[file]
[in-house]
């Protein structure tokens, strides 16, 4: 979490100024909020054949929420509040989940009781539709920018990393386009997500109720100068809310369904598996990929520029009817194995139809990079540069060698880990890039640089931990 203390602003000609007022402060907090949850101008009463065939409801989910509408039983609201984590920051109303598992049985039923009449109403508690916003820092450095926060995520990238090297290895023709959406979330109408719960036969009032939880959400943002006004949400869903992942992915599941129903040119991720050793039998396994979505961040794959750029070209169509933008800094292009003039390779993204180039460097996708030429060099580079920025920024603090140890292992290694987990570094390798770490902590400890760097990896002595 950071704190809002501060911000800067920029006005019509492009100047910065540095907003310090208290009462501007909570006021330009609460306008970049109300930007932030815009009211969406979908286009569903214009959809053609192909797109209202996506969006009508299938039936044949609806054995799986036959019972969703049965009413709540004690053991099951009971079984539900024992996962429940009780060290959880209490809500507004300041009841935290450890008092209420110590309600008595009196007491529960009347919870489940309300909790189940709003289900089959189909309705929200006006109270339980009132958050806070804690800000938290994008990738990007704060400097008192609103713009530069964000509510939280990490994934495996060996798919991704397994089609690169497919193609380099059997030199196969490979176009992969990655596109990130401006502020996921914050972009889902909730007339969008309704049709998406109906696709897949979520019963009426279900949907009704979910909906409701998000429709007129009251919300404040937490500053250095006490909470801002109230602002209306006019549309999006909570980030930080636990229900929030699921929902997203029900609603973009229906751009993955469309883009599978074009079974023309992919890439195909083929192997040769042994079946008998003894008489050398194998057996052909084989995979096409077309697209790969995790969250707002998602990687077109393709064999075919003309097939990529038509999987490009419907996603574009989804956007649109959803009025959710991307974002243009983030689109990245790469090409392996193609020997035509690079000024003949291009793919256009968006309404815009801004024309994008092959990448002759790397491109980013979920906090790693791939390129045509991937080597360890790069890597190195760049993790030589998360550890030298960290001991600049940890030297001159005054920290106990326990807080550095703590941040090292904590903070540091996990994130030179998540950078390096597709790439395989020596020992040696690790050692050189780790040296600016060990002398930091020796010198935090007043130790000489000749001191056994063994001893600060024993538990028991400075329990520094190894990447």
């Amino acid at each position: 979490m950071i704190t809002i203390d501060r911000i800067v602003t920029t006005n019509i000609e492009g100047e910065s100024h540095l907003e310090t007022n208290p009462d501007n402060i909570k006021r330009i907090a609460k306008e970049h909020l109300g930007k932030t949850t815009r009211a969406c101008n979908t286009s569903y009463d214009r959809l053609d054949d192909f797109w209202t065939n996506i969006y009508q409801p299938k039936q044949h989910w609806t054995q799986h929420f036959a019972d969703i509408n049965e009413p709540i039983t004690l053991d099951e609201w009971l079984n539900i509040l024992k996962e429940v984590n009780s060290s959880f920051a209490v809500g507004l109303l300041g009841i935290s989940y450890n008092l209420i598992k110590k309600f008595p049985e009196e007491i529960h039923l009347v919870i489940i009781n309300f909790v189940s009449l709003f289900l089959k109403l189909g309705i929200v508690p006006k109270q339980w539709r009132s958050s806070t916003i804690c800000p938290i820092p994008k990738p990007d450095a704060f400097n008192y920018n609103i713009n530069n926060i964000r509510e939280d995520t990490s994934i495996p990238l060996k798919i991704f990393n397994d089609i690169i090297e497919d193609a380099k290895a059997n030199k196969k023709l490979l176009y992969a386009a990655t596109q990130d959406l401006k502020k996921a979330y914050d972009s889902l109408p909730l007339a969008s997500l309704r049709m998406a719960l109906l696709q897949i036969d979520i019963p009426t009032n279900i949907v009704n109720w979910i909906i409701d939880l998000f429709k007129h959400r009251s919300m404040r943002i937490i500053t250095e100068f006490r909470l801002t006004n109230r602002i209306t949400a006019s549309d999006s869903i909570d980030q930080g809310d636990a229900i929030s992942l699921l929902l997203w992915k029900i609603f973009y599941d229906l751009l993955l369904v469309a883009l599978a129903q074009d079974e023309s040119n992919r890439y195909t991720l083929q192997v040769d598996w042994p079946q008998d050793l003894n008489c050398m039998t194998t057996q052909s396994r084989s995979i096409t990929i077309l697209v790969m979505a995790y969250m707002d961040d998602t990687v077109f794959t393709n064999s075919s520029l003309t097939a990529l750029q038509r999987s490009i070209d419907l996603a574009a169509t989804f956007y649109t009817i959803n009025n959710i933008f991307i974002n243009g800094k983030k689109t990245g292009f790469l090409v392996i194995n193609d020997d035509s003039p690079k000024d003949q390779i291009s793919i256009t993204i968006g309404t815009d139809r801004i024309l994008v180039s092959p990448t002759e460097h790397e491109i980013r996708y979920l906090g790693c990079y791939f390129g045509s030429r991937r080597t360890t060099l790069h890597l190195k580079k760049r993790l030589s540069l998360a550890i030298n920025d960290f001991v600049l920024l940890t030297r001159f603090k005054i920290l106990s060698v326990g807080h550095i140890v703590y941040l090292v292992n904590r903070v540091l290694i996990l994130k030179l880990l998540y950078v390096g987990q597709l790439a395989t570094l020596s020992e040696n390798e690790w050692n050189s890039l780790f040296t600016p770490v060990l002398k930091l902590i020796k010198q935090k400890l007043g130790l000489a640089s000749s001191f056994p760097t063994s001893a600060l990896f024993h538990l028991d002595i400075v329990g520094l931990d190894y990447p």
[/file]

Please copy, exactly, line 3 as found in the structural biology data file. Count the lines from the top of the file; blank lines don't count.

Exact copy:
């Amino acid at each position: 979490m950071i704190t809002i203390d501060r911000i800067v602003t920029t006005n019509i000609e492009g100047e910065s100024h540095l907003e310090t007022n208290p009462d501007n402060i909570k006021r330009i907090a609460k306008e970049h909020l109300g930007k932030t949850t815009r009211a969406c101008n979908t286009s569903y009463d214009r959809l053609d054949d192909f797109w209202t065939n996506i969006y009508q409801p299938k039936q044949h989910w609806t054995q799986h929420f036959a019972d969703i509408n049965e009413p709540i039983t004690l053991d099951e609201w009971l079984n539900i509040l024992k996962e429940v984590n009780s060290s959880f920051a209490v809500g507004l109303l300041g009841i935290s989940y450890n008092l209420i598992k110590k309600f008595p049985e009196e007491i529960h039923l009347v919870i489940i009781n309300f909790v189940s009449l709003f289900l089959k109403l189909g309705i929200v508690p006006k109270q339980w539709r009132s958050s806070t916003i804690c800000p938290i820092p994008k990738p990007d450095a704060f400097n008192y920018n609103i713009n530069n926060i964000r509510e939280d995520t990490s994934i495996p990238l060996k798919i991704f990393n397994d089609i690169i090297e497919d193609a380099k290895a059997n030199k196969k023709l490979l176009y992969a386009a990655t596109q990130d959406l401006k502020k996921a979330y914050d972009s889902l109408p909730l007339a969008s997500l309704r049709m998406a719960l109906l696709q897949i036969d979520i019963p009426t009032n279900i949907v009704n109720w979910i909906i409701d939880l998000f429709k007129h959400r009251s919300m404040r943002i937490i500053t250095e100068f006490r909470l801002t006004n109230r602002i209306t949400a006019s549309d999006s869903i909570d980030q930080g809310d636990a229900i929030s992942l699921l929902l997203w992915k029900i609603f973009y599941d229906l751009l993955l369904v469309a883009l599978a129903q074009d079974e023309s040119n992919r890439y195909t991720l083929q192997v040769d598996w042994p079946q008998d050793l003894n008489c050398m039998t194998t057996q052909s396994r084989s995979i096409t990929i077309l697209v790969m979505a995790y969250m707002d961040d998602t990687v077109f794959t393709n064999s075919s520029l003309t097939a990529l750029q038509r999987s490009i070209d419907l996603a574009a169509t989804f956007y649109t009817i959803n009025n959710i933008f991307i974002n243009g800094k983030k689109t990245g292009f790469l090409v392996i194995n193609d020997d035509s003039p690079k000024d003949q390779i291009s793919i256009t993204i968006g309404t815009d139809r801004i024309l994008v180039s092959p990448t002759e460097h790397e491109i980013r996708y979920l906090g790693c990079y791939f390129g045509s030429r991937r080597t360890t060099l790069h890597l190195k580079k760049r993790l030589s540069l998360a550890i030298n920025d960290f001991v600049l920024l940890t030297r001159f603090k005054i920290l106990s060698v326990g807080h550095i140890v703590y941040l090292v292992n904590r903070v540091l290694i996990l994130k030179l880990l998540y950078v390096g987990q597709l790439a395989t570094l020596s020992e040696n390798e690790w050692n050189s890039l780790f040296t600016p770490v060990l002398k930091l902590i020796k010198q935090k400890l007043g130790l000489a640089s000749s001191f056994p760097t063994s001893a600060l990896f024993h538990l028991d002595i400075v329990g520094l931990d190894y990447p």